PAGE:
The City of Westminster Archives Centre is home to a large and ever growing theatre collection. We regularly welcome donations from a range of donors including museums, other archives and individual theatre goers. We have an ongoing theatre cataloguing project which over the years has attracted many volunteers from the UK and overseas.
Spanning several centuries of London theatre history the collection comprises of theatre programmes, playbills, theatre cuttings albums, prints, theatre portraits, photographs and other theatre ephemera. Among the researchers who use this rich resource are theatre historians and authors as well as family historians researching theatre ancestors.
Every month we are going to share a post related to these fascinating and beautiful collections. This month we are looking at the Royal Westminster Aquarium, more commonly known as The Royal Aquarium. Initially opened in January 1876 as just an aquarium, it later opened its theatre which was known as the Aquarium Theatre. Located away from the central theatre district of the West End, The Royal Aquarium was located to the West of Westminster Abbey on Tothill Street.
This Victorian theatre was known for its daring and risque music hall, variety acts. No doubt these performances would have both thrilled and shocked their Victorian-era audiences.
Performers at The Aquarium included Zazel the aerialistand actor whose act was being shot from a cannon, the Strongest Man on Earth as well as other circus performers such as the acrobat Zaeo Triumphant.
George Leybourne was known for most of his career as Champagne Charlie after the title of one of his songs.
He was a Lion Comique, which was a type of entertainer that parodied the upper-class and were made popular by big Victorian music hall stars like Alfred Vance and G H MacDermott.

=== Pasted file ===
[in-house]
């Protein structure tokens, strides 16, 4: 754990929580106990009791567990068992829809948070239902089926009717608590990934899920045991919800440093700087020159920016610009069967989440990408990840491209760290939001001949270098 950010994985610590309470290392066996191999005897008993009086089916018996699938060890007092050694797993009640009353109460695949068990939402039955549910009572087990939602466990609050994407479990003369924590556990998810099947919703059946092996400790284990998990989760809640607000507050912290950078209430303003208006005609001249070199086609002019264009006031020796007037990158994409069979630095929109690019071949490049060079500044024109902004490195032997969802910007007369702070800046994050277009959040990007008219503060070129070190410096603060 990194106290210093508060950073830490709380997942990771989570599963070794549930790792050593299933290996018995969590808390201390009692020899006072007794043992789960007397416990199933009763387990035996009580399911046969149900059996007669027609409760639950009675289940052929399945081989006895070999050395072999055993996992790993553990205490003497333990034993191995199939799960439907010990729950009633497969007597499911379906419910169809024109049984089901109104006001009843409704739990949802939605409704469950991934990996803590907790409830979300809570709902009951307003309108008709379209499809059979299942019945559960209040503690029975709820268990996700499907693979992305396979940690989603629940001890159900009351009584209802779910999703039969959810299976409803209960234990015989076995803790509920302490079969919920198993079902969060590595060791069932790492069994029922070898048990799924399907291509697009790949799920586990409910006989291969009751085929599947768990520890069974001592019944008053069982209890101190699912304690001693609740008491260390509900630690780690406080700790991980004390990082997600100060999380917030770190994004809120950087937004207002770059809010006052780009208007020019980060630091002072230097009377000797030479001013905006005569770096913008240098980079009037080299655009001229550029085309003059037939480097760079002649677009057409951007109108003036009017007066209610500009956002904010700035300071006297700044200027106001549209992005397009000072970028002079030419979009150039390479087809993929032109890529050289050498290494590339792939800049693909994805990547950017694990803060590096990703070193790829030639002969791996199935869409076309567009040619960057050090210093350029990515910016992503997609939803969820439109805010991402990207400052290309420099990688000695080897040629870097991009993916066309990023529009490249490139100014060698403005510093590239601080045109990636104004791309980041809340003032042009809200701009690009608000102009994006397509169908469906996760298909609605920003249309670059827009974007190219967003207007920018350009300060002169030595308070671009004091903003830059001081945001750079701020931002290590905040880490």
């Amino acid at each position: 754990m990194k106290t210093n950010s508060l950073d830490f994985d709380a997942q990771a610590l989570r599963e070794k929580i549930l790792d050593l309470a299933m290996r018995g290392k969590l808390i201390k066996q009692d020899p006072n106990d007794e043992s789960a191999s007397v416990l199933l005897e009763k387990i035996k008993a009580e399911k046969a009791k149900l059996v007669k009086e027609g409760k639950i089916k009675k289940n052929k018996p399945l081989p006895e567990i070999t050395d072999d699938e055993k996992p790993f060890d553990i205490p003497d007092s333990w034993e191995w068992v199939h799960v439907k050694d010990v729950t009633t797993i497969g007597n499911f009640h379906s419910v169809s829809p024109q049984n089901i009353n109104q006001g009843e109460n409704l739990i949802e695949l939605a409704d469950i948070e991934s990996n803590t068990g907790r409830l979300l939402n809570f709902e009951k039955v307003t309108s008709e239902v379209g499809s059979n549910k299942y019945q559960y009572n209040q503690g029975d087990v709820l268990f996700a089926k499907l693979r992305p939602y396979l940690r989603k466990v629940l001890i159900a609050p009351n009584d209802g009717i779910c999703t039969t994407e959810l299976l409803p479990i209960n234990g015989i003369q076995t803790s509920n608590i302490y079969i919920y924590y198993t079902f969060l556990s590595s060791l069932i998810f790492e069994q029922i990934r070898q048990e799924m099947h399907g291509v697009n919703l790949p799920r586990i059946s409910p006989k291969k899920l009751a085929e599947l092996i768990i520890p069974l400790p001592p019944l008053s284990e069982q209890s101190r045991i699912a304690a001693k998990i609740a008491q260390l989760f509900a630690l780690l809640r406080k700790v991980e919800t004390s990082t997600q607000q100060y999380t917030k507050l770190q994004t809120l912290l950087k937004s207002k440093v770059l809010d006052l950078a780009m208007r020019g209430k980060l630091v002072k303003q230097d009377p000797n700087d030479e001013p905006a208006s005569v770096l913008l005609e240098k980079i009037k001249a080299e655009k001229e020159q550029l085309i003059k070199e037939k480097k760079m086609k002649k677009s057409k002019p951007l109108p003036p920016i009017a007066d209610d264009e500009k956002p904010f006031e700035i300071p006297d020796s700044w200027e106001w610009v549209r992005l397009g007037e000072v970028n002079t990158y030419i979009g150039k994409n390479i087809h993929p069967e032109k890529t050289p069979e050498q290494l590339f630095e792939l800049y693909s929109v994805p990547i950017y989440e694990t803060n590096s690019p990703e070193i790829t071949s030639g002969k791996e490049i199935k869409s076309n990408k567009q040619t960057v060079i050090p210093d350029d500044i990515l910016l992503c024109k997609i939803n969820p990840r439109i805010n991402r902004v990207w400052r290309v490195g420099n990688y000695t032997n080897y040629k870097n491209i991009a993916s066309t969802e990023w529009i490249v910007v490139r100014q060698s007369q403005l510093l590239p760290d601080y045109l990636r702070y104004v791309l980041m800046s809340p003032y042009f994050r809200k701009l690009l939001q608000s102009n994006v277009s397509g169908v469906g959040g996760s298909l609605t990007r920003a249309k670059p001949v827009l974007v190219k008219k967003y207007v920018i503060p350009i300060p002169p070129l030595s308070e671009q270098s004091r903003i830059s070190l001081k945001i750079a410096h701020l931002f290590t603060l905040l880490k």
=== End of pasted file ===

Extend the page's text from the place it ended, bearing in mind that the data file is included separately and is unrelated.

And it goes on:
In this image of a song sheet we see a man, possibly Leybourne himself, lounging next to one of the fish tanks at the Royal Aquarium. Lounging at the Aq was the title of a song sung by George Leybourne, written by T L Clay and composed by Alfred Lee.
The words to Lounging at the Aq are as follows:
“Lounging in the Aq,
lounging in the Aq,
That against all other modes of killing time I’ll back,
Fun that’s never slack, eyes brown blue and black
Make me feel in Paradise while lounging in the Aq”
As the theatre was housed within the aquarium building, it seems fitting that the venue featured performances by aquatic performers such as the swimming expert William Beckwith. He performed regularly at the Aquarium and the playbill below shows a heroic looking Beckwith posing in a Victorian swimsuit.
William Beckwith was part of the Beckwith family of swimmers. His sister Miss Agnes Alice Beckwith, or simply Miss Beckwith, was a champion swimmer who came to fame for a six mile swim she undertook as a teenager in 1875 along the River Thames from London Bridge to Greenwich.
The family of swimmers performed extraordinary feats of endurance and the siblings would often perform together as can be seen from the listing on the above playbill.
Among the remarkable list of feats Willie performed included eating two sponge cakes under water and smoking under water. Miss Beckwith’s performance included Waltzing, for which she is greatly celebrated and Undressing under Water.